> Firstly, "may be used uninitialized" can still be a bug.
Of course -- essentially GCC cannot really figure out whether all the
possible paths of execution include initialisation or not and complains
just in case.
> Secondly, latest gcc is *horribly* buggy (and has been so for last several
> releases including 4.1, 4.2 and 4.3 -- 3.x was good). See:
> We'd been hurling all sorts of abuses on gcc for quite long (when it fails
> to detect these "false positive" cases), but now, it turns out it is quite
> easy to write *genuinely* buggy code that still won't get any warnings,
> neither the "is used" nor "may be used" one!
GCC for MIPS used to be problematic enough elsewhere I do not want to
turn back. Even 4.0.x generates bad code, e.g. fs/partitions/msdos.c gets
miscompiled for the big endianness (but not for the little one!).
Compared to that some useless warnings are negligible. This 4.1.2 version
has triggered no problems with the kernel yet (though I suspect it is
still so-so -- e.g. gmp gets miscompiled; which used to be fine with
4.0.x, oddly enough).
> In short, there are three ways to fix these false positive warnings:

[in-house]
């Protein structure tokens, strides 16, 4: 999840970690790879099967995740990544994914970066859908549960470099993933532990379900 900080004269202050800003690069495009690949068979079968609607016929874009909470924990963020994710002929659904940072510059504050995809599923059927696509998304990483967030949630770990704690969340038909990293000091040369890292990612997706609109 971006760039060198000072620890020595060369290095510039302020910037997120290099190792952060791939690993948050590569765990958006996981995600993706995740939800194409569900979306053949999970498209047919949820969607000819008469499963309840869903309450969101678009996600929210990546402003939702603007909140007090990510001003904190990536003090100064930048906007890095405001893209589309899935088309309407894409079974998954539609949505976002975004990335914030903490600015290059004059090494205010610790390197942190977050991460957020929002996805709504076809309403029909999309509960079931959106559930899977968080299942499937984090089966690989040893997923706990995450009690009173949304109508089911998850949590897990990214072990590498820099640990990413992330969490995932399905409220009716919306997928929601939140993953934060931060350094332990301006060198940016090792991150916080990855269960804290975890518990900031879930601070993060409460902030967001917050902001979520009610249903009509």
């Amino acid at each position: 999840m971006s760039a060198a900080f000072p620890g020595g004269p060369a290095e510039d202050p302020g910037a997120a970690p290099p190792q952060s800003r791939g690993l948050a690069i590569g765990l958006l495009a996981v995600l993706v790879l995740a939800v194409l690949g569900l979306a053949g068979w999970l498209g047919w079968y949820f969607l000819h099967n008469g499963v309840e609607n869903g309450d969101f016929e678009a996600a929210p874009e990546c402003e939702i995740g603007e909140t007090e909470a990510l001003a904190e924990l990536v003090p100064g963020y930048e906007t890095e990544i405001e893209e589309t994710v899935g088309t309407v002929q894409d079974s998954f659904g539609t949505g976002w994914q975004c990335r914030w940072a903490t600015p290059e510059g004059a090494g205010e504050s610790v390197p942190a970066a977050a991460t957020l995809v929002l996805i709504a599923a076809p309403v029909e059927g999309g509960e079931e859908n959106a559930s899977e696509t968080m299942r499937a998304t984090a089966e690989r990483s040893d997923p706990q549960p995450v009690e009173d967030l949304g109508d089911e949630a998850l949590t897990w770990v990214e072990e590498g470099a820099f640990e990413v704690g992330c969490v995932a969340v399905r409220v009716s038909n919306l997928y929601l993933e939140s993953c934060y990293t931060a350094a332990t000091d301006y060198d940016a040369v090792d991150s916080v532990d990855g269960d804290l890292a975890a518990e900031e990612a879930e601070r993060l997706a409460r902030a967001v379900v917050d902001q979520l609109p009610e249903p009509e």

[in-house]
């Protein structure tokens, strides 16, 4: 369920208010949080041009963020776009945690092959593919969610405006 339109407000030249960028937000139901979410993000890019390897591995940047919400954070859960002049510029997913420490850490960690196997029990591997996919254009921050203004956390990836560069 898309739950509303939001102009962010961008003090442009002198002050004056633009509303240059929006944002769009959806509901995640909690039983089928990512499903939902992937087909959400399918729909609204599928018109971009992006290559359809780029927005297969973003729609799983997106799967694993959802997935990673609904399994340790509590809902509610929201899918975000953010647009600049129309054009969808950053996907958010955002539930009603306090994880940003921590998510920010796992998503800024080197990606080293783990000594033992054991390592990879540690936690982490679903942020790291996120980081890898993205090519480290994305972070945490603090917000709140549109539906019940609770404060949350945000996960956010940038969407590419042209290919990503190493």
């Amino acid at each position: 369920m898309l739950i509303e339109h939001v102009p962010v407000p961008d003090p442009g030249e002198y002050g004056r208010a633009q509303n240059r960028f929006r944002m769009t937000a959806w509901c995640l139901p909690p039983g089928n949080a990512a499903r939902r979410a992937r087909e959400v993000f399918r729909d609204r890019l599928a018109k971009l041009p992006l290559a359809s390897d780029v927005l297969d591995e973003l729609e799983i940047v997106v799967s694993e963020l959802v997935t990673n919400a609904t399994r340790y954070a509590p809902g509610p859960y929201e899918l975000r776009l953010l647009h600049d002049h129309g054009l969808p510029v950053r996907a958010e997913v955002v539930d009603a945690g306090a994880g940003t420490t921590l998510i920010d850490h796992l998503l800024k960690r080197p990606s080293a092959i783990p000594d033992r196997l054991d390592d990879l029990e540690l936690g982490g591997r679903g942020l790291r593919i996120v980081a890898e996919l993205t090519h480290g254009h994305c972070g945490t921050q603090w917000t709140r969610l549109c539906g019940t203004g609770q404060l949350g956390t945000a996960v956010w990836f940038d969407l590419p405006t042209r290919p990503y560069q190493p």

> 1. Do nothing, there are enough "uninitialized variable" warnings anyway,
> and hopefully, one day GCC would clean up its act.
> 2. Use uninitialized_var() to shut it up (only if it's genuinely bogus).
> 3. Do something like the following legendary patch :
> i.e., explicitly change the structure/logic of the function to make it
> obvious enough to gcc that the variable will not be used uninitialized.
Perhaps preinitialising to an error value such as -EINVAL would be of
more sense. This way any error paths lacking initialisation are still
reported as errors, even though the classification might be wrong. In
fact more exotic one might be chosen (the glibc manual has some nice
proposals if none of these we currently define fits) so the mistake is